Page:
Strong Commentary On School Violence But A Little Off Topic

Judging from the e-mails we've received, many of the comments over at the Couric & Co., blog and the comments left at CBSNews.com, yesterday's "freeSpeech" segment on the "Evening News" has raised the ire of plenty of viewers. The segment featured Brian Rohrbough, the father of one of the students killed at Columbine High School in 1999, addressing the recent school shootings in Pennsylvania and Colorado. You can watch the commentary by clicking on the image to the left or read the transcript here. Here is part of what's drawing the most criticism, from Rohrbough:
This country is in a moral free-fall. For over two generations, the public school system has taught in a moral vacuum, expelling God from the school and from the government, replacing him with evolution, where the strong kill the weak, without moral consequences and life has no inherent value.

We teach there are no absolutes, no right or wrong. And I assure you the murder of innocent children is always wrong, including by abortion. Abortion has diminished the value of children.
Here are some of the comments that have landed in our in-box – William R. says:
It is sad to see CBS pander to the extreme right wing. The network that brought us Edward R. Murrow and Walter Cronkite has now become a cheap imitation of Fox (false) news.
Barbara R. was also disappointed:
We have been CBS evening news watchers for many years, but tonight was the last night I will ever watch the news on CBS.

What in the world was Couric thinking of when she had the Columbine parent on Free Speech? He blamed the lack of religious teachings in school, Darwin and abortion rights for the murderous rampages in Colorado and Pennsylvania.
Ed B. said:
Obviously this gentleman has lived through a parent's worst nightmare and today's events surely brought back terrible memories. What I found offensive however is the CBS News choice to present his highly personal views to a wide national audience with no opportunity for an alternate voice to be heard. While I may agree with some of his thoughts, others are completely absurd and would surely lead this country back to the Middle Ages. You gave this individual an uncritical platform to demonize activities such as the teaching of evolution. Can this argument also be extended to the convicted pedophiles of the Catholic clergy? I hope in the future you will be more discriminating when inviting comments from the public to be used in the Evening News.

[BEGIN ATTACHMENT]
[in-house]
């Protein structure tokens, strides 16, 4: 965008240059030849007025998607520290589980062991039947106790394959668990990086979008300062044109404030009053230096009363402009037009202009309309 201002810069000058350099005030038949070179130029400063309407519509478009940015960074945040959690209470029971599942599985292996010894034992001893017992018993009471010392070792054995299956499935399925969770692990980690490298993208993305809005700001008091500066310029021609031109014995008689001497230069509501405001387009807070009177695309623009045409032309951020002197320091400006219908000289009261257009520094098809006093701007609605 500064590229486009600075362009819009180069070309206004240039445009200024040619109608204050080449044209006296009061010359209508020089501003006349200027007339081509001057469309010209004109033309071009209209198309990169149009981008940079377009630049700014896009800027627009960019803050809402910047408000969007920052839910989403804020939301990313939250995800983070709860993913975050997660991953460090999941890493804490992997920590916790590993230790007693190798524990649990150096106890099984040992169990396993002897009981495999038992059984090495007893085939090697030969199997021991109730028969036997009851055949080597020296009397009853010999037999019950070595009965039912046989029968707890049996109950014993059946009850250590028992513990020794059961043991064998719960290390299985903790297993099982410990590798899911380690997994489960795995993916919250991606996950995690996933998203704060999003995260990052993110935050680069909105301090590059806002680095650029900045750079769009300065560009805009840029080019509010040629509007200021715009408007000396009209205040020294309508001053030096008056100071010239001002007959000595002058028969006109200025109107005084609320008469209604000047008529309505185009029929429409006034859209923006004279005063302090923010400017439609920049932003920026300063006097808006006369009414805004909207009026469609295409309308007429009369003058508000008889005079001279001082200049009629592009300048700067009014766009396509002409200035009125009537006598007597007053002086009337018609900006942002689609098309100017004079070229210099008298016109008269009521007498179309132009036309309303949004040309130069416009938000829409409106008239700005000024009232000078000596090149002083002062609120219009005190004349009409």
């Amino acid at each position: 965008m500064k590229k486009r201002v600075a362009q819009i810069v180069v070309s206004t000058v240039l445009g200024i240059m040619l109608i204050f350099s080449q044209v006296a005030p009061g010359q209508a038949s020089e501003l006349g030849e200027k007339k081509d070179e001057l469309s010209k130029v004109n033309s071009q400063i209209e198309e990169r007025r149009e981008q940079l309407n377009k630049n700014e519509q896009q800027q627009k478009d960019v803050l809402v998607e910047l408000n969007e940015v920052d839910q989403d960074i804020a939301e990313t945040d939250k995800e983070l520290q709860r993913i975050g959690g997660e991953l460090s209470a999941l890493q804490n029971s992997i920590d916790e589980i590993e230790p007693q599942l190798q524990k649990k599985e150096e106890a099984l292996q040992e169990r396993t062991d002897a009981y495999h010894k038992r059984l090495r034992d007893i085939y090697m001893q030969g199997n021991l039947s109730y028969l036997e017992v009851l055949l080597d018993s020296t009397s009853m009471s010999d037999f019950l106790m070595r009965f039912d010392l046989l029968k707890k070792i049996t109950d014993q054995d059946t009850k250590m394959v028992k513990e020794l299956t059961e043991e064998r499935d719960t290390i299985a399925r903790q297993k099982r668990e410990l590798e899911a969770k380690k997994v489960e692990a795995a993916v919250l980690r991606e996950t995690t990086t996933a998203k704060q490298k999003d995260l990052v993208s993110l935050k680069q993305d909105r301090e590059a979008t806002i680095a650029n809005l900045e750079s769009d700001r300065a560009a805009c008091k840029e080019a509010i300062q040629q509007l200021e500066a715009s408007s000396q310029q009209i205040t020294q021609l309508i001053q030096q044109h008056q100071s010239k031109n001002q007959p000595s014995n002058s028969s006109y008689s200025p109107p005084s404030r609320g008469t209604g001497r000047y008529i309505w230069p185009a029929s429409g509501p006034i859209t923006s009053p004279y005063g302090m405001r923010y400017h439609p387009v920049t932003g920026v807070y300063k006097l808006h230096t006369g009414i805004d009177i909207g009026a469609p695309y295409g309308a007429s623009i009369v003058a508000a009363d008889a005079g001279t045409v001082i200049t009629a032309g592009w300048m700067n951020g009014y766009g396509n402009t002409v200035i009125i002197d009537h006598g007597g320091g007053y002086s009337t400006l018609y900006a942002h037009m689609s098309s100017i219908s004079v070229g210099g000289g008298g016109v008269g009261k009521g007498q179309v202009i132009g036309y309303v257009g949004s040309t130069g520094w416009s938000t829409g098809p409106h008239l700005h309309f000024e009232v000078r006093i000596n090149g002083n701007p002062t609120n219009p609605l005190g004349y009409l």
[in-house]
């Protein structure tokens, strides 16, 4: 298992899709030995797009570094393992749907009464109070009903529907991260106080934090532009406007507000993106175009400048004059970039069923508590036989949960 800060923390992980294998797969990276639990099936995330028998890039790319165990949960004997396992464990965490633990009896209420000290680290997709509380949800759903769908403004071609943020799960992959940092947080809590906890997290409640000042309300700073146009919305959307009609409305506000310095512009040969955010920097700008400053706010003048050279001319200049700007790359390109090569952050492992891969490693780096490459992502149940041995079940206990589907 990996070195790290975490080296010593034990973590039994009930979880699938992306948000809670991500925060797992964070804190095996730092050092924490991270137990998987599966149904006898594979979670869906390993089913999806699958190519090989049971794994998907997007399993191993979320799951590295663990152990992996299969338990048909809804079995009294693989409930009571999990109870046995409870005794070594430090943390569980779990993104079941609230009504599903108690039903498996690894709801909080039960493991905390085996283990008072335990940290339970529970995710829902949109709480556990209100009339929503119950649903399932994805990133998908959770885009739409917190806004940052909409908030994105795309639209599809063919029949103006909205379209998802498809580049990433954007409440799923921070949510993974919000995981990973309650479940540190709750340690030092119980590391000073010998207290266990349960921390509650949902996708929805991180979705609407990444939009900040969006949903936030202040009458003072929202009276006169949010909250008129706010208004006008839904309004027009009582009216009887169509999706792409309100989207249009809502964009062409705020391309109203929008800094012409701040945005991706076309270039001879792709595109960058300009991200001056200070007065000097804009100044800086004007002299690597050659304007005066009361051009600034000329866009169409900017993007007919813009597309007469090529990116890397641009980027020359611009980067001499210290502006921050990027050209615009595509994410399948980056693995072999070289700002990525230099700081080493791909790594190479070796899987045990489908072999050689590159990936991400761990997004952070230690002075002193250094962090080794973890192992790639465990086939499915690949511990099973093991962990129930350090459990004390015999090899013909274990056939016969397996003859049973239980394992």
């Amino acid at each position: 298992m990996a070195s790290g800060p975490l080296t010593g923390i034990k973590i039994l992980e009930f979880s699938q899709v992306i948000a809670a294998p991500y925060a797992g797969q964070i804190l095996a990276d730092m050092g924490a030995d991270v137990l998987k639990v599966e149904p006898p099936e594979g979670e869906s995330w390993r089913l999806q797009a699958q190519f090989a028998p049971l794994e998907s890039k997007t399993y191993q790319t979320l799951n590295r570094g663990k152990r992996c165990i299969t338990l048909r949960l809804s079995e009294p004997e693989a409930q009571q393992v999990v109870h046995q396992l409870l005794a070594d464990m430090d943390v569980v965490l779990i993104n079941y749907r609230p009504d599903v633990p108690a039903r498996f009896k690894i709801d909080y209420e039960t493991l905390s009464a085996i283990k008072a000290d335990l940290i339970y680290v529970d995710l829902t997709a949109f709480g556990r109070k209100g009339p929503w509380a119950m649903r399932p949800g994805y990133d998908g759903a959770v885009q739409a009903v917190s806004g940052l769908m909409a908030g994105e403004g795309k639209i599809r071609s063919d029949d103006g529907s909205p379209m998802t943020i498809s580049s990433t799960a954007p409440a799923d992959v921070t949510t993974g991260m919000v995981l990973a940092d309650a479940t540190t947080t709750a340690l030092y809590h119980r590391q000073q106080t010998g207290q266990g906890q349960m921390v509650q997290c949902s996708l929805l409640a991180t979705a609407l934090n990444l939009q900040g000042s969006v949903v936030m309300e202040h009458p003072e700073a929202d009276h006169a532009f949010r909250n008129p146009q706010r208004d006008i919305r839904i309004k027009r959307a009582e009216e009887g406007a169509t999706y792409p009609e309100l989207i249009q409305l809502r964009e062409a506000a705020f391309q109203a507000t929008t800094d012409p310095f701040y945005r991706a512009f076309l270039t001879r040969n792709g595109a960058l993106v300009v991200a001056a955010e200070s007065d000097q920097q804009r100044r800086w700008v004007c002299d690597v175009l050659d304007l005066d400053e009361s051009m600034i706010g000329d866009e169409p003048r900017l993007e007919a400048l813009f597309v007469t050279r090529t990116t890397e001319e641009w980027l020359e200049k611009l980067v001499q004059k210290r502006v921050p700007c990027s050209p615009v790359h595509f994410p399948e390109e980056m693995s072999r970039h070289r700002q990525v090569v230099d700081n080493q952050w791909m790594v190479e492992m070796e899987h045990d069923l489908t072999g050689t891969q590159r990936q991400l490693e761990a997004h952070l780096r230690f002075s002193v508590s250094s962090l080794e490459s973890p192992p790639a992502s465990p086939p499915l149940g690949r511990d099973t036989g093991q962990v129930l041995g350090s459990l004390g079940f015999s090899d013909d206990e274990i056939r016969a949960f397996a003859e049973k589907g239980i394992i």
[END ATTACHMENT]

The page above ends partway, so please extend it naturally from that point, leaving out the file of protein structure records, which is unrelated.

Derrick G. sees too many conservative voices on the segment as a whole:
This is a noble effort, the segment on "freeSpeech;" it could lead to a rejuvenation of our public airwaves by creating a 21st century public commons, another platform for our citizens to converse with one another. You will add nothing but poison to the well if you continue to allow only the voices of the right-wing polemics to be aired to the nation.

If you cannot find voices that seek to unite us as a nation - voices who will re-engender that feeling of One People that we all felt on 12 September 2001 - then you should cancel this program. We have plenty of divisive voices speaking past one another.
Click through the links above if you would like to see what others are saying. On her blog, CBS anchor Katie Couric addressed the criticism:
We knew when we decided to put on this segment that a lot of people would disagree with it. We also knew some might even find it repugnant. (Some of you made that point loud and clear!)